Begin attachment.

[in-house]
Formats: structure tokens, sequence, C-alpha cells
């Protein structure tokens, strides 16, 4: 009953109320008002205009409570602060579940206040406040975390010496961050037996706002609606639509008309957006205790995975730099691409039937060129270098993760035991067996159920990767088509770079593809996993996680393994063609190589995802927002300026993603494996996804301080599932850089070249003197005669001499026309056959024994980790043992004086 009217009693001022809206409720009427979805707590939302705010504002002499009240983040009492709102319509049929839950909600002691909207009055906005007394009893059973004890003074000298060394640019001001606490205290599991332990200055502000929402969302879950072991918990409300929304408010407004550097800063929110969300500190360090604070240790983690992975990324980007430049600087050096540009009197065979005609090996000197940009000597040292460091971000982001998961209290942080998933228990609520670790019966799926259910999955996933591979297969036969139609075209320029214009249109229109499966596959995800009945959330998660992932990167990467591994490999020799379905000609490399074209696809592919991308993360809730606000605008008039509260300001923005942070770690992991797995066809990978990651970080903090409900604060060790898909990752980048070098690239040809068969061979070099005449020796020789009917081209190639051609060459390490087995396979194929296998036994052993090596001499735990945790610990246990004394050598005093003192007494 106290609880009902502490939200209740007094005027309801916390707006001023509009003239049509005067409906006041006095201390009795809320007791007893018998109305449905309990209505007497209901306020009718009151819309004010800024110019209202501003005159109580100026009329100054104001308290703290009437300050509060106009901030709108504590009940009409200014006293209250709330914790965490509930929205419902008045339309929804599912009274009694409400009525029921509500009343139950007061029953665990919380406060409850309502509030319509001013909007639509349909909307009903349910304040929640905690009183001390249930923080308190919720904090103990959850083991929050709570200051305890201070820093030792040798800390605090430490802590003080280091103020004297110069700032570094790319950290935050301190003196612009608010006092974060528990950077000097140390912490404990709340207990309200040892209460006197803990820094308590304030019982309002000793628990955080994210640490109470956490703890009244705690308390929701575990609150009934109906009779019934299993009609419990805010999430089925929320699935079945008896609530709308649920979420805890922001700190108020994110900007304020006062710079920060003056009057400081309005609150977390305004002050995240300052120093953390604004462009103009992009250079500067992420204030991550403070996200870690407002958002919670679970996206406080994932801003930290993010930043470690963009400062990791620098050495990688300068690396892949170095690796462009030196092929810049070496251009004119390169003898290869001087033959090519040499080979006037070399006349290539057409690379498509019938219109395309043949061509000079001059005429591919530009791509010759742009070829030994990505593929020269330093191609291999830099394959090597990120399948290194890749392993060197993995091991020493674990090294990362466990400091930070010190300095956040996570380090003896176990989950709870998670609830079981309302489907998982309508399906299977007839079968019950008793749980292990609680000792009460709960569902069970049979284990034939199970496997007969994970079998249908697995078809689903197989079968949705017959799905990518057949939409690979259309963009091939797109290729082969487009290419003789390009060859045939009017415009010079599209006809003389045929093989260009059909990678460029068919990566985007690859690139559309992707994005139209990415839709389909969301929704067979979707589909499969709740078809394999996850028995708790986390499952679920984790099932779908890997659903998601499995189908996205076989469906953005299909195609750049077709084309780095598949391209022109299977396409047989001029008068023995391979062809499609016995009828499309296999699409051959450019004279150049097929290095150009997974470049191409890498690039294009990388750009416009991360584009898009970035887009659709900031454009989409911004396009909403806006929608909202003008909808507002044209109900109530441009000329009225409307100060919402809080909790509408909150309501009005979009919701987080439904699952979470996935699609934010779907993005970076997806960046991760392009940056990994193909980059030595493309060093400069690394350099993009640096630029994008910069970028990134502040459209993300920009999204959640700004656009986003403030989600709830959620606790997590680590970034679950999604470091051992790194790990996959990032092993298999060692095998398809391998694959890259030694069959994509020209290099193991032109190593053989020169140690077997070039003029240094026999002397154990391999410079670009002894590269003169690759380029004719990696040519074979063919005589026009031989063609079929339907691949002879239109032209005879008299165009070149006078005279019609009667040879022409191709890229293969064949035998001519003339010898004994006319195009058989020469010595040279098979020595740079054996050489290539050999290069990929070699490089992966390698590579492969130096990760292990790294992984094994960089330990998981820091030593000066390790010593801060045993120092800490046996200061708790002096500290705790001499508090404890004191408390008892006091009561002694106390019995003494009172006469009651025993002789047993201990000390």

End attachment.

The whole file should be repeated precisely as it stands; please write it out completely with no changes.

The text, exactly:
[in-house]
Formats: structure tokens, sequence, C-alpha cells
């Protein structure tokens, strides 16, 4: 009953109320008002205009409570602060579940206040406040975390010496961050037996706002609606639509008309957006205790995975730099691409039937060129270098993760035991067996159920990767088509770079593809996993996680393994063609190589995802927002300026993603494996996804301080599932850089070249003197005669001499026309056959024994980790043992004086 009217009693001022809206409720009427979805707590939302705010504002002499009240983040009492709102319509049929839950909600002691909207009055906005007394009893059973004890003074000298060394640019001001606490205290599991332990200055502000929402969302879950072991918990409300929304408010407004550097800063929110969300500190360090604070240790983690992975990324980007430049600087050096540009009197065979005609090996000197940009000597040292460091971000982001998961209290942080998933228990609520670790019966799926259910999955996933591979297969036969139609075209320029214009249109229109499966596959995800009945959330998660992932990167990467591994490999020799379905000609490399074209696809592919991308993360809730606000605008008039509260300001923005942070770690992991797995066809990978990651970080903090409900604060060790898909990752980048070098690239040809068969061979070099005449020796020789009917081209190639051609060459390490087995396979194929296998036994052993090596001499735990945790610990246990004394050598005093003192007494 106290609880009902502490939200209740007094005027309801916390707006001023509009003239049509005067409906006041006095201390009795809320007791007893018998109305449905309990209505007497209901306020009718009151819309004010800024110019209202501003005159109580100026009329100054104001308290703290009437300050509060106009901030709108504590009940009409200014006293209250709330914790965490509930929205419902008045339309929804599912009274009694409400009525029921509500009343139950007061029953665990919380406060409850309502509030319509001013909007639509349909909307009903349910304040929640905690009183001390249930923080308190919720904090103990959850083991929050709570200051305890201070820093030792040798800390605090430490802590003080280091103020004297110069700032570094790319950290935050301190003196612009608010006092974060528990950077000097140390912490404990709340207990309200040892209460006197803990820094308590304030019982309002000793628990955080994210640490109470956490703890009244705690308390929701575990609150009934109906009779019934299993009609419990805010999430089925929320699935079945008896609530709308649920979420805890922001700190108020994110900007304020006062710079920060003056009057400081309005609150977390305004002050995240300052120093953390604004462009103009992009250079500067992420204030991550403070996200870690407002958002919670679970996206406080994932801003930290993010930043470690963009400062990791620098050495990688300068690396892949170095690796462009030196092929810049070496251009004119390169003898290869001087033959090519040499080979006037070399006349290539057409690379498509019938219109395309043949061509000079001059005429591919530009791509010759742009070829030994990505593929020269330093191609291999830099394959090597990120399948290194890749392993060197993995091991020493674990090294990362466990400091930070010190300095956040996570380090003896176990989950709870998670609830079981309302489907998982309508399906299977007839079968019950008793749980292990609680000792009460709960569902069970049979284990034939199970496997007969994970079998249908697995078809689903197989079968949705017959799905990518057949939409690979259309963009091939797109290729082969487009290419003789390009060859045939009017415009010079599209006809003389045929093989260009059909990678460029068919990566985007690859690139559309992707994005139209990415839709389909969301929704067979979707589909499969709740078809394999996850028995708790986390499952679920984790099932779908890997659903998601499995189908996205076989469906953005299909195609750049077709084309780095598949391209022109299977396409047989001029008068023995391979062809499609016995009828499309296999699409051959450019004279150049097929290095150009997974470049191409890498690039294009990388750009416009991360584009898009970035887009659709900031454009989409911004396009909403806006929608909202003008909808507002044209109900109530441009000329009225409307100060919402809080909790509408909150309501009005979009919701987080439904699952979470996935699609934010779907993005970076997806960046991760392009940056990994193909980059030595493309060093400069690394350099993009640096630029994008910069970028990134502040459209993300920009999204959640700004656009986003403030989600709830959620606790997590680590970034679950999604470091051992790194790990996959990032092993298999060692095998398809391998694959890259030694069959994509020209290099193991032109190593053989020169140690077997070039003029240094026999002397154990391999410079670009002894590269003169690759380029004719990696040519074979063919005589026009031989063609079929339907691949002879239109032209005879008299165009070149006078005279019609009667040879022409191709890229293969064949035998001519003339010898004994006319195009058989020469010595040279098979020595740079054996050489290539050999290069990929070699490089992966390698590579492969130096990760292990790294992984094994960089330990998981820091030593000066390790010593801060045993120092800490046996200061708790002096500290705790001499508090404890004191408390008892006091009561002694106390019995003494009172006469009651025993002789047993201990000390």